Mastellone HNOS. S.A. also has its trademark LA SERENISIMA registered in Bolivia, Brazil, Chile, Colombia, Spain, Italy, Mexico, Paraguay, Peru, Uruguay, Venezuela, and the Bahamas, among others. Complainant owns the registration of the trademark LA SERENISIMA in the Bahamas, which is where Respondent is allegedly located.

Respondent has no authorization whatsoever from Mastellone HNOS. S.A. to use the LA SERENISIMA mark. This evidences the bad faith of Respondent in registering the domain name as it could not have been unaware of the LA SERENISIMA mark.

Mastellone HNOS. S.A. has also been the owner of the domain name <laserenisima.com.ar> since 1996. This domain name is an important source of marketing of Complainant’s products. Complainant’s domain name <laserenisima.com.ar> was registered prior to Respondent’s domain name <laserenisima.com>.

Respondent’s registration prevents Complainant from advertising and commercializing in the American market, which has great commercial importance for Complainant and where Mastelone HNOS. S.A. registered its trademark LA SERENISIMA prior to the registration date of the contested domain name. Respondent has registered the domain name in order to prevent Complainant from reflecting its trademark in a corresponding domain name.

Respondent has no right in respect of this domain name, has no registered trademark whatsoever, and has not developed any activity through the domain name. The contact details provided by Respondent, including its e-mail address and fax and telephone numbers, are false. Respondent does not even appear in the telephone directory in its country of origin.

Respondent’s bad faith is also evidenced by the fact that, since this domain name’s original registration in 1997, it has not been used and does not link to another Internet site or any other online presence.

There are at least two previous WIPO UDRP decisions that condemn Respondent for illegal appropriation of third parties’ trademarks as domain names. These cases are: Bernardo Neustadt v. Link Commercial Corp., WIPO Case No. D2000-1256 and DCI S.A. v. Link Commercial Corporation, WIPO Case No. D2000-1232.

B. Respondent

Other than the November 8, 2005 e-mail from counsel for Respondent indicating that the parties were discussing settlement, Respondent did not reply to Complainant’s contentions.

 

6. Discussion and Findings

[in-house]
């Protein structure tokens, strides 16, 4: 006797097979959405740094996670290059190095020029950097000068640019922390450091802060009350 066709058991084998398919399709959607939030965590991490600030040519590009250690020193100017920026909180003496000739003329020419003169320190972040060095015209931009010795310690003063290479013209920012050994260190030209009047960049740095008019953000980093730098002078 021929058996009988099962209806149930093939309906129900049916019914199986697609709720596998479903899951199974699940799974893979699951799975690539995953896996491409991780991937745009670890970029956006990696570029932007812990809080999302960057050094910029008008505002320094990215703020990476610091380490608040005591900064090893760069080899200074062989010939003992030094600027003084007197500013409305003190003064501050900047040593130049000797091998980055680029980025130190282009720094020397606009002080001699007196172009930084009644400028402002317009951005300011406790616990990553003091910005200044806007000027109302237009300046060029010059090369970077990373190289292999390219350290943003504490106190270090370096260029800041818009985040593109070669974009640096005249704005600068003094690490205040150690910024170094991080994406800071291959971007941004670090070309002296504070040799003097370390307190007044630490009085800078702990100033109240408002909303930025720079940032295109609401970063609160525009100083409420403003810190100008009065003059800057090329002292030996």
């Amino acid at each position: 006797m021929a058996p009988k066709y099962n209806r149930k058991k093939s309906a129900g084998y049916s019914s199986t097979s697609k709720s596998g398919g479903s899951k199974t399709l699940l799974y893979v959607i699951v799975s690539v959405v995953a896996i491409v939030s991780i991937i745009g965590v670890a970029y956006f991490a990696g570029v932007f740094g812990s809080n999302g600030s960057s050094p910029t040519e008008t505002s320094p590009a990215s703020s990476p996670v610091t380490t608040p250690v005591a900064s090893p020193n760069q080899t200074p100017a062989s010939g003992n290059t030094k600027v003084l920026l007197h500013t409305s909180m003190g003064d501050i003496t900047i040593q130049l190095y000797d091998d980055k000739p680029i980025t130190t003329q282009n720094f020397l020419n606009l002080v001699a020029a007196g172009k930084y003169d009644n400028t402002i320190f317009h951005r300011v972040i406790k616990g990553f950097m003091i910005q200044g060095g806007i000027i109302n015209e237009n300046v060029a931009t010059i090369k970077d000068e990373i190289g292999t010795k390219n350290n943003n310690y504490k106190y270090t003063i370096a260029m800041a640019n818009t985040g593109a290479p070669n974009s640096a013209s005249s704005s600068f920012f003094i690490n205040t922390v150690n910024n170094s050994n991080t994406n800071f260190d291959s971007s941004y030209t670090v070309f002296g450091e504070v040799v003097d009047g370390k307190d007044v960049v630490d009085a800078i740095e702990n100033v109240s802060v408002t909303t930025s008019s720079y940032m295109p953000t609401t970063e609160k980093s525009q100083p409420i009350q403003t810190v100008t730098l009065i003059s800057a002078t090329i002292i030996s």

The Policy, adopted by the Internet Corporation for Assigned Names and Numbers (“ICANN”) on August 26, 1999 (with implementing documents approved on October 24, 1999), is addressed to resolving disputes concerning allegations of abusive domain name registration. The Panel will confine itself to making determinations necessary to resolve this administrative proceeding.

It is essential to dispute resolution proceedings that fundamental due process requirements be met. Such requirements include that a respondent have notice of proceedings that may substantially affect its rights. The Policy and the Rules establish procedures intended to ensure that respondents are given adequate notice of proceedings commenced against them, and a reasonable opportunity to respond (see, e.g., paragraph 2(a) of the Rules).

The Center forwarded notification of the Complaint to Respondent via post/courier and email in accordance with the contact details found in the appropriate Whois database. The Center also forwarded notification of default to Respondent via email. Further, the Center forwarded notification of default to counsel for Respondent in response to its November 8, 2005, e-mail informing the Center that the parties were discussing settlement.

Based on the methods employed to provide Respondent with notice of the Complaint and default the Panel is satisfied that the Center took all steps reasonably necessary to notify Respondent of the filing of the Complaint and initiation of these proceedings.

Paragraph 4(a) of the Policy sets forth three elements that must be established by a complainant to merit a finding that a respondent has engaged in abusive domain name registration, and to obtain relief. These elements are that:

(i) the respondent’s domain name is identical or confusingly similar to a trademark or service mark in which the complainant has rights; and

(ii) the respondent has no rights or legitimate interests in respect of the domain name; and

(iii) the respondent’s domain name has been registered and is being used in bad faith.

In the administrative proceeding, the complainant must prove that each of these three elements are present.

As Respondent has failed to submit a Response to the Complaint, the Panel may accept as true all of the allegations of the Complaint and Amended Complaint (Talk City, Inc. v. Michael Robertson, WIPO Case No. D2000-0009), although Complainant must still establish each of the three elements required by paragraph 4(a) of the Policy.

A. Identical or Confusingly Similar

Based upon the registered trademark for LA SERENISIMA and the continuous use of the mark, Complainant clearly has rights in the mark.